Sire selection should be founded on making the most objective decision possible that is aligned with the overall strategy and vision for the cow-calf enterprise. Thus, it is essential to acquire bulls only from those herds with active engagement in a performance program backed by a dynamic national database and supported with state-of-the-art genetic prediction tools. It is not important that a cow-calf producer understand the intricacies of how genetic estimates are calculated, but developing a solid functional understanding of how to use the estimates and information is critical. The role of the seedstock supplier is to provide educational and consulting support to assure the comfort level of the customer.

Making matches

The sire-selection process is one driven by winnowing down the available bulls for sale into a group of individuals that possess the appropriate combination of performance metrics. These should align with the limitations of the resources available on the ranch and ensure conformance to the demands of the target market for progeny.

This narrowing-down process can be driven by several key focal points:

  1. Avoid sires that create dystocia. Calving difficulty is a leading cause of both calf and breeding female death loss, contributes to increased morbidity of calves born in difficult births, and diminishes subsequent reproductive rates of females experiencing dystocia.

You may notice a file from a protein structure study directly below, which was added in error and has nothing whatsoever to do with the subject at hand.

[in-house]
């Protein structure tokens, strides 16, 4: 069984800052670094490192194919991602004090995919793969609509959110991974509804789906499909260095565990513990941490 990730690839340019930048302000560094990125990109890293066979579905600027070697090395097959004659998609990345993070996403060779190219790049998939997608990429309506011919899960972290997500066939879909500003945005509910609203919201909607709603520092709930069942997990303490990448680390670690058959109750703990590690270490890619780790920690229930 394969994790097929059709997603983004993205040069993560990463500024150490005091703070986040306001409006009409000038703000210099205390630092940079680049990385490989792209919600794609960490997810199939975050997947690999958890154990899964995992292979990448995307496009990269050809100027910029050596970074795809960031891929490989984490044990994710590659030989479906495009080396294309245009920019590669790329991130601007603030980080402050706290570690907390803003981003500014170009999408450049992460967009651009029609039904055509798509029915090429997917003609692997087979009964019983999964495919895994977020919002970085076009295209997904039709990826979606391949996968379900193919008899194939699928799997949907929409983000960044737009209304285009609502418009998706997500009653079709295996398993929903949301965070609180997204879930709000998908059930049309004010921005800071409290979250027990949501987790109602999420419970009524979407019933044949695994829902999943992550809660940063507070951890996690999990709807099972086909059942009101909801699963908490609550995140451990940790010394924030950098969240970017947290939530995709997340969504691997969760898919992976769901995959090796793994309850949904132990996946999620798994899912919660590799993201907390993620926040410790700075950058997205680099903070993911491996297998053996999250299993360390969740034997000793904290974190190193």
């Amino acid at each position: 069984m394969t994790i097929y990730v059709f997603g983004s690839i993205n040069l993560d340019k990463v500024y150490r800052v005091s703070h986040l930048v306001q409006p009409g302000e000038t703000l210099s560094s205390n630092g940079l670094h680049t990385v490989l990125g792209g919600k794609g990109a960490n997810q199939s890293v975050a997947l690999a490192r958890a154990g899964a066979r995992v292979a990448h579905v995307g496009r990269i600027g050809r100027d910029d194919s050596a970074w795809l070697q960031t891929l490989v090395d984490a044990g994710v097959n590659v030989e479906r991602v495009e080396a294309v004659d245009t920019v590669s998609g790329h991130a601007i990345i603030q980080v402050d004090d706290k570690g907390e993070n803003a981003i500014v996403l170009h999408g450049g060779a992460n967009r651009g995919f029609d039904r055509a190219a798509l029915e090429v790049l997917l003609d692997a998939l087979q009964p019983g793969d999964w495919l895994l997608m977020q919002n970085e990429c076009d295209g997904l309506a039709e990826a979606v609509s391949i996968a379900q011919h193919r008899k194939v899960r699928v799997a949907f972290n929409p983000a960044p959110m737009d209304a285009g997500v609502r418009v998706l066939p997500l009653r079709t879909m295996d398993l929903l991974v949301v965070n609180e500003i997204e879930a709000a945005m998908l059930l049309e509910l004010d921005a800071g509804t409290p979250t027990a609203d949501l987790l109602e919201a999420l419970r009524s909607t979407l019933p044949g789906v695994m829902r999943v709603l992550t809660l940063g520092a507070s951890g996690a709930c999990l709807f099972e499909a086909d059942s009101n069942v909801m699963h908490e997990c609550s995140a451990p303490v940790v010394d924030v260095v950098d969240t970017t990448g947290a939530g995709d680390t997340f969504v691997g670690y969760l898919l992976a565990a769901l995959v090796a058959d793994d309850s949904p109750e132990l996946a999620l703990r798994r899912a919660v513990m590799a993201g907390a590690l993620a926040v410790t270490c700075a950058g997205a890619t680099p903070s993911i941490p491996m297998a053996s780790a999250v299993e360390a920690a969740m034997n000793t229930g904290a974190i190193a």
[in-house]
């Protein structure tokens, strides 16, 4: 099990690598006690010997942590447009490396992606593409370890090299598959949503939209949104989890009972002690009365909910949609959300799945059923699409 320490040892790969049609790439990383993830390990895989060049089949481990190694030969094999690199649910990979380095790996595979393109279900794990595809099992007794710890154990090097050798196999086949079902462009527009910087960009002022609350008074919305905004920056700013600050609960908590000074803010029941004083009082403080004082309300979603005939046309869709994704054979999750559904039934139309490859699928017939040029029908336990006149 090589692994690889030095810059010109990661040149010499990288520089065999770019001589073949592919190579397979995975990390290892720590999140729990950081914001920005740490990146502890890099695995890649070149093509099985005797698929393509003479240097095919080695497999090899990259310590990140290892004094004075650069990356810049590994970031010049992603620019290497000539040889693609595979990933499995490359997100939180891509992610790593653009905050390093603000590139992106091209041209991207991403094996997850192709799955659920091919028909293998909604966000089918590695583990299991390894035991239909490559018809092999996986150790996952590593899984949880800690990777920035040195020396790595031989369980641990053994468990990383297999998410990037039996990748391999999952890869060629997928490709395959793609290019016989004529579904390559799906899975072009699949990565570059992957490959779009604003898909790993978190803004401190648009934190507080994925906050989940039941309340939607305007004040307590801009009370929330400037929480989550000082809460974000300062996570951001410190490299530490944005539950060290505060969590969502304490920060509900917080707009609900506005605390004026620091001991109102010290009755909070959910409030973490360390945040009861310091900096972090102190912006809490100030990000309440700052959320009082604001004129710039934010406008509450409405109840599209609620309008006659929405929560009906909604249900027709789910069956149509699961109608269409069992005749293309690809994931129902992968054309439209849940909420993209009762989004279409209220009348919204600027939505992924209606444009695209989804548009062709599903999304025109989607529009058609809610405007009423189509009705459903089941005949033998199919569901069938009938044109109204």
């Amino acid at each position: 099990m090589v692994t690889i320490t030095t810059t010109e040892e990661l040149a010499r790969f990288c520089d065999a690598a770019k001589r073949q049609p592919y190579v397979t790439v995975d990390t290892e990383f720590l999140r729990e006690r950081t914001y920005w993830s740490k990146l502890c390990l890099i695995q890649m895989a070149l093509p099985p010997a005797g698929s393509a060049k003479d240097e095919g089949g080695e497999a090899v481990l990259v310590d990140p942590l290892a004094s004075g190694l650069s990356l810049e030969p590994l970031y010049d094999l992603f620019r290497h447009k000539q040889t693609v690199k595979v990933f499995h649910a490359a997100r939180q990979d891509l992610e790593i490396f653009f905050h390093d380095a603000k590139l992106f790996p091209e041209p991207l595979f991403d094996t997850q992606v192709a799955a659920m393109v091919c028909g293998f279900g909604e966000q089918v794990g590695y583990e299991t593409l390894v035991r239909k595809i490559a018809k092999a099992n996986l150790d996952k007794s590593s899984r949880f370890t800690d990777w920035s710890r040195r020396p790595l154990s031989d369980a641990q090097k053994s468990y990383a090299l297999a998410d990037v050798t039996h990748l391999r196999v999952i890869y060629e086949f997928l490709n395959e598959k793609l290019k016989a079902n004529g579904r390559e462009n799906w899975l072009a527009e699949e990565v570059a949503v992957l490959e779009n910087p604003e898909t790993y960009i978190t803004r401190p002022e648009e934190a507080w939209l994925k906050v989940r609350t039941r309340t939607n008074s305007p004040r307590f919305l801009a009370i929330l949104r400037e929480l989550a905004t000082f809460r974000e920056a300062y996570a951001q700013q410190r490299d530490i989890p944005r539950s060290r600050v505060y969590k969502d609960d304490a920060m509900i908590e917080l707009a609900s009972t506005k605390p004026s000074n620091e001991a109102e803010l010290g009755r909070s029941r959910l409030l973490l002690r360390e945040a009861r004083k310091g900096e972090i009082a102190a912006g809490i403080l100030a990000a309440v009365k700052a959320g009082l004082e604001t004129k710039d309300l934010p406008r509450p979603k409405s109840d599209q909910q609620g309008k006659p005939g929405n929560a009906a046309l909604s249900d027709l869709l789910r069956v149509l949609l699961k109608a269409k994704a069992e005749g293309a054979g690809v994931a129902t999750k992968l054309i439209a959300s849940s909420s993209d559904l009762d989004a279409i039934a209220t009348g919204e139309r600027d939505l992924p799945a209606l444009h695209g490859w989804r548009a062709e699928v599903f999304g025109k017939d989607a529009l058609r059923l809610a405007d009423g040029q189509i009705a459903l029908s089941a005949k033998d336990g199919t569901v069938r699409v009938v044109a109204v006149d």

2. Will replacement females be kept from the progeny? If yes, then what is the appropriate level of mature size and milk production for the particular farm or ranch? Attaining profitable levels of reproductive performance depends on keeping the nutritional needs of the herd aligned with cost-effective feed sources, which are often in the form of grazeable forages.
  3. What is the optimal combination of growth, muscularity, marbling and carcass yield for the target market? Producing feeder calves that can be merchandised to generate high levels of revenue is fundamental to profitability.
  4. Finally, what are the gaps in performance for the herd that need to be closed to improve productivity, profitability and quality of life? For example, if cattle are flighty and nervous in handling situations, then more focus on docility is warranted. If udders are badly structured, leading to calves unable to suckle and thus requiring more labor, then udder quality will need to be addressed.

In each of these discussions, reputable seedstock breeders will provide information, insight and advice. Using their experience and knowledge is critical to building a genetic base designed for long-term satisfaction from the cow-calf enterprise.

Tom Field is professor and head of the Engler Agribusiness Entrepreneurship Program at the University of Nebraska-Lincoln.